Curriculum – the last 25 years

In his last term after 17 years as Headmaster of Bedales, Keith Budge is writing a series of six reflections on the school. The theme of this fifth blog is ‘Curriculum – the last 25 years’.

Being an early riser, I choose what to do first thing. This morning I chose to walk for 20 minutes around the Bedales estate, noting a shriek of magpies mobbing a cat and querying an overgrown hedge – nothing as evocative as my occasional dawn walks in winter when the owls are competing for air space or in May when I hear the plaintive greetings of orphan lambs or even the snufflings of bleary-eyed piglets.

Choice enlivens us.  The curriculum is what schools choose to study – it is our daily bread.  As outlined in my previous piece, Bedales under Badley chose to study a different curriculum to the established Victorian public schools and chose to study it differently.

Arriving here in 2001, I found that the name carrier, the Senior School, Bedales, was teaching much the same curriculum as other schools, albeit often in an unusually vital and engaging way.  The school remained shackled to the dying animal that was the national curriculum, with its dreary GCSEs. At that point, even the Labour government was dissing GCSES. I started having thought-provoking conversations with long term supporters of the school: “why does this extraordinary school not exercise greater choice over what it teaches? Why are you not using your freedom?”

It was my good fortune to inherit some visionary colleagues who had done important work in this area with Southampton University’s Department of Education. Two were especially significant – Graham Banks (Head of English) and Philip Young (Director of Studies). With Southampton, they exploring the potential for the school to diverge from the GCSE curriculum in the 1990s, but the then Head, Alison Willcocks had decided not to press ahead.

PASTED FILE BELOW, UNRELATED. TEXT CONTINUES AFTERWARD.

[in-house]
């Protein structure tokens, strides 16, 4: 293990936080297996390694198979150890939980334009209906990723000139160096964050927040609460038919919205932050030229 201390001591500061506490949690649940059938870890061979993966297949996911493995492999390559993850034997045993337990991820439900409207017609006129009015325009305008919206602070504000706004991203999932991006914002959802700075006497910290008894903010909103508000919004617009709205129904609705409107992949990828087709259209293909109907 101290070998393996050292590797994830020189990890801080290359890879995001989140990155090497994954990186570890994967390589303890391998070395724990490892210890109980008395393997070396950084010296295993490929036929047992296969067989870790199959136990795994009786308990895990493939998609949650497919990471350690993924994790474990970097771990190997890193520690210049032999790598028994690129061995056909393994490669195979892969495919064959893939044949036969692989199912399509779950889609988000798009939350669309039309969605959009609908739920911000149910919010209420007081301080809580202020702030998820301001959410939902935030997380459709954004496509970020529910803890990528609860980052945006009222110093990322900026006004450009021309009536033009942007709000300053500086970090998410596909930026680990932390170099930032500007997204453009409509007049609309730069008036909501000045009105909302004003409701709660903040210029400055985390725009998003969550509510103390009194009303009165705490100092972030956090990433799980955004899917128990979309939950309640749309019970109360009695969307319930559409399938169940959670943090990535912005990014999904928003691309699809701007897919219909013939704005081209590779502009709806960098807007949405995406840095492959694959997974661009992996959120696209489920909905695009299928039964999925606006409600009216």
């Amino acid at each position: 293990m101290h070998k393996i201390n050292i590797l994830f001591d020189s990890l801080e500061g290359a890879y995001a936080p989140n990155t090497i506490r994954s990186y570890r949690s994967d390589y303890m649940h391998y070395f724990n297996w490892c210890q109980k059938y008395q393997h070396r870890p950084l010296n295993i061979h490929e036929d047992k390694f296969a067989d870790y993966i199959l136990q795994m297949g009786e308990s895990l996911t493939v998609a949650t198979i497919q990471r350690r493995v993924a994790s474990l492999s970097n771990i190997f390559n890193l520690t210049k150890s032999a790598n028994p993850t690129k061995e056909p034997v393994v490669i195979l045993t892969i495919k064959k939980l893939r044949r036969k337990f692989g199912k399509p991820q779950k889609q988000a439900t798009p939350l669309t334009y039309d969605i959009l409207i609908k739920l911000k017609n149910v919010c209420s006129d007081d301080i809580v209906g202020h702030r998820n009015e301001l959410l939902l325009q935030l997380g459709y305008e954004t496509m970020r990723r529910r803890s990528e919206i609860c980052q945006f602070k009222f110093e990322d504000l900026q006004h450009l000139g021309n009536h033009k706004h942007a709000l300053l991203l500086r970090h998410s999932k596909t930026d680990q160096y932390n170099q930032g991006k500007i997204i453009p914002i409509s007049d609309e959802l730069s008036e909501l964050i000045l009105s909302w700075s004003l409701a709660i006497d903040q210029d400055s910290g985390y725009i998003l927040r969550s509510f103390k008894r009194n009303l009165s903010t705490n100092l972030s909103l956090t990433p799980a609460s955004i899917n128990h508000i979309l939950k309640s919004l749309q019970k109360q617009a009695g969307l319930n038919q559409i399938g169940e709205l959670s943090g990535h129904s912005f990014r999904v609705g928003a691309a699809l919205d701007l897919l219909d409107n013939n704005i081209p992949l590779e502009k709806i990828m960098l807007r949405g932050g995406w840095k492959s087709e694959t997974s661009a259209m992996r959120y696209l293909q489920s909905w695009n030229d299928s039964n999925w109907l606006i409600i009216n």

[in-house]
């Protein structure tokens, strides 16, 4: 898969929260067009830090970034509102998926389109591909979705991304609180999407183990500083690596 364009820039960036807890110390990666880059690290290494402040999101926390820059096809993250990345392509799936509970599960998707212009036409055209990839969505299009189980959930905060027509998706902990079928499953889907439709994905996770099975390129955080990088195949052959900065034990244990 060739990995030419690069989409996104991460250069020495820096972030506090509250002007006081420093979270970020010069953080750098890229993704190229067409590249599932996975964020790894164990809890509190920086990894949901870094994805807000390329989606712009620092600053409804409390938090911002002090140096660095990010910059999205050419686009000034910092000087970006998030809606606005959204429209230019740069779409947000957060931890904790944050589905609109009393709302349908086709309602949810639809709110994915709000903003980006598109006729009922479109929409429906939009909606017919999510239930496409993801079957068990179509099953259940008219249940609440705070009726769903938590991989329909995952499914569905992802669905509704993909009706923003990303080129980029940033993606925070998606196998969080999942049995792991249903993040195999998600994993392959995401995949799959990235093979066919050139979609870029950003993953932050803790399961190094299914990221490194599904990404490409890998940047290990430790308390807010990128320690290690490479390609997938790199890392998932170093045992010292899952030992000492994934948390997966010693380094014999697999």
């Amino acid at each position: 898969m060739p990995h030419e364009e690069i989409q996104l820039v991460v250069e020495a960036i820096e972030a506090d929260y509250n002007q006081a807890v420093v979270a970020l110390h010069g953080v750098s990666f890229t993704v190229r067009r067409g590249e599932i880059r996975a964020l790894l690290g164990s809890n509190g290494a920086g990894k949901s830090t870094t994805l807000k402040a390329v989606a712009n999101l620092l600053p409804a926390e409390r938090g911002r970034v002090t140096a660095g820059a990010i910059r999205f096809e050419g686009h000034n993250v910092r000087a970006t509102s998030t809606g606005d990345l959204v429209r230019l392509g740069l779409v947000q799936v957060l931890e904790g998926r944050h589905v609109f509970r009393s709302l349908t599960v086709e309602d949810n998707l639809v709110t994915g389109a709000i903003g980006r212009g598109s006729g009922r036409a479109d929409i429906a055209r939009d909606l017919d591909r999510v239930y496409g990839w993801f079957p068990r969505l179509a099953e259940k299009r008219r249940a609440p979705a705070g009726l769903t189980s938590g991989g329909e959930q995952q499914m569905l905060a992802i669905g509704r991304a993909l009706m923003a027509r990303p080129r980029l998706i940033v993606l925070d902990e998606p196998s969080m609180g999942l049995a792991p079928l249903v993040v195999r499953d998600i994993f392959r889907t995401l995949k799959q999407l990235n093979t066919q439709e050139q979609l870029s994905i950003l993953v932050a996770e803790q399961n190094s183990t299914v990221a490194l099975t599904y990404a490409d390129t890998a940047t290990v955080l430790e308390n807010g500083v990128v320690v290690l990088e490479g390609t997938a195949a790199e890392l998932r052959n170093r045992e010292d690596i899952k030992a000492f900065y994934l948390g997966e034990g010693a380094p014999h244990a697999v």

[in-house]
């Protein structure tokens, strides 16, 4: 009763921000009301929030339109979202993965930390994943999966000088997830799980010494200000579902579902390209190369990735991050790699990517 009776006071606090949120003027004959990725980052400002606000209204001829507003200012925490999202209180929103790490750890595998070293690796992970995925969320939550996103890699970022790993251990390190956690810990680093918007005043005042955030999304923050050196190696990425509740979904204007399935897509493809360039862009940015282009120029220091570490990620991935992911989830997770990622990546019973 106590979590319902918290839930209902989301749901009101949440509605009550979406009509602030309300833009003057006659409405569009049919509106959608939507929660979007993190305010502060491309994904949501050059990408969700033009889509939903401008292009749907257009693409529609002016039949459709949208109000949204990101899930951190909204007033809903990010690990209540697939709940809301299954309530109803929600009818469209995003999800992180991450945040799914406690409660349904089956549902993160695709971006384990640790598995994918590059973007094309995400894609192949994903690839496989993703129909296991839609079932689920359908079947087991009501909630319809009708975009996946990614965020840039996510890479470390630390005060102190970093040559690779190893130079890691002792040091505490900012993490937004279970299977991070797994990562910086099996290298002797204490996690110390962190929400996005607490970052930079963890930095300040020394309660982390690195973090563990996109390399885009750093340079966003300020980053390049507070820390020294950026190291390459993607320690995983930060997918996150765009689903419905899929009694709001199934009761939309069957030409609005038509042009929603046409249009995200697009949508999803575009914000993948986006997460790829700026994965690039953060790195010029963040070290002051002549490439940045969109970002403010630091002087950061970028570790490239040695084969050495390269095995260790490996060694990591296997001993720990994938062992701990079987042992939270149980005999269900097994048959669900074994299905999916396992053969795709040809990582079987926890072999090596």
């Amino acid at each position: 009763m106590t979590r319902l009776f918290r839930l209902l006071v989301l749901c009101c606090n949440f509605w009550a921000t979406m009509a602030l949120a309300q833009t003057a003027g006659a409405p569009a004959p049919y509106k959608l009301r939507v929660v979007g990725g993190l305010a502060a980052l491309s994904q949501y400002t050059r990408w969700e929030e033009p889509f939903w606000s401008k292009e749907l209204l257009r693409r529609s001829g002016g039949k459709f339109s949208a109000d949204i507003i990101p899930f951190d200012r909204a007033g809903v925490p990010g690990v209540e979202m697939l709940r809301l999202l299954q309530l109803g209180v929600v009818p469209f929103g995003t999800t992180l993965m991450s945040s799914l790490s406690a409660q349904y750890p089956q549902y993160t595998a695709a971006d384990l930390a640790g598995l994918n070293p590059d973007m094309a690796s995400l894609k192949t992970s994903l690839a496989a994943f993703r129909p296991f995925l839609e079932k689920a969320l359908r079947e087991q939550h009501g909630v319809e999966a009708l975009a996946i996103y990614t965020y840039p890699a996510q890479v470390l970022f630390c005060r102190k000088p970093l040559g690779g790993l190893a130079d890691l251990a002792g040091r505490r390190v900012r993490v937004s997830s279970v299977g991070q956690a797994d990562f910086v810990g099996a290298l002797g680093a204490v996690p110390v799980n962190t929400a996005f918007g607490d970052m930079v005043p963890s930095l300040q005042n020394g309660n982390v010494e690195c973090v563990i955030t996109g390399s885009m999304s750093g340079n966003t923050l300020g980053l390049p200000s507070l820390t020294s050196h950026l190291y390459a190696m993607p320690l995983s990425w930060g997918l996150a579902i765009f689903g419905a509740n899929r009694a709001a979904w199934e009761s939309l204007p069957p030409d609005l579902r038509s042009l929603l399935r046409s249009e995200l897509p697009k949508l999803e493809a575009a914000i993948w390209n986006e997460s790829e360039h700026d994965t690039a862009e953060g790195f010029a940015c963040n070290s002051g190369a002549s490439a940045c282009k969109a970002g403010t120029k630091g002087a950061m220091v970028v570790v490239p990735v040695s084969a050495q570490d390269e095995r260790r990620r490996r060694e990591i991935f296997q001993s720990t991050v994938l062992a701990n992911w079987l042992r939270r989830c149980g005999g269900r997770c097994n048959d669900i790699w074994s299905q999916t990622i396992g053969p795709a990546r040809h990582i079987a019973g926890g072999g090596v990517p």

I chose differently. Constructing a new curriculum has much in common with creating a new building: identify the need; write the brief; seek planning permission; gather your project team; assess the risks; and then build.

PRE dialogue

It was quickly evident that the territory where the greatest need coincided with the best potential to innovate was the so-called Middle Years curriculum – the GCSE years 10 and 11, Blocks 4 and 5. Governors were on side quickly. Universities were surveyed and came back positively twice, both in response to the embryonic idea and then when the concept had been fleshed out. The message was very clear: give us five or six GCSEs in the core subjects (English, Maths, two or three Sciences and a modern foreign language) and then use your freedom with the remaining four or five subject slots.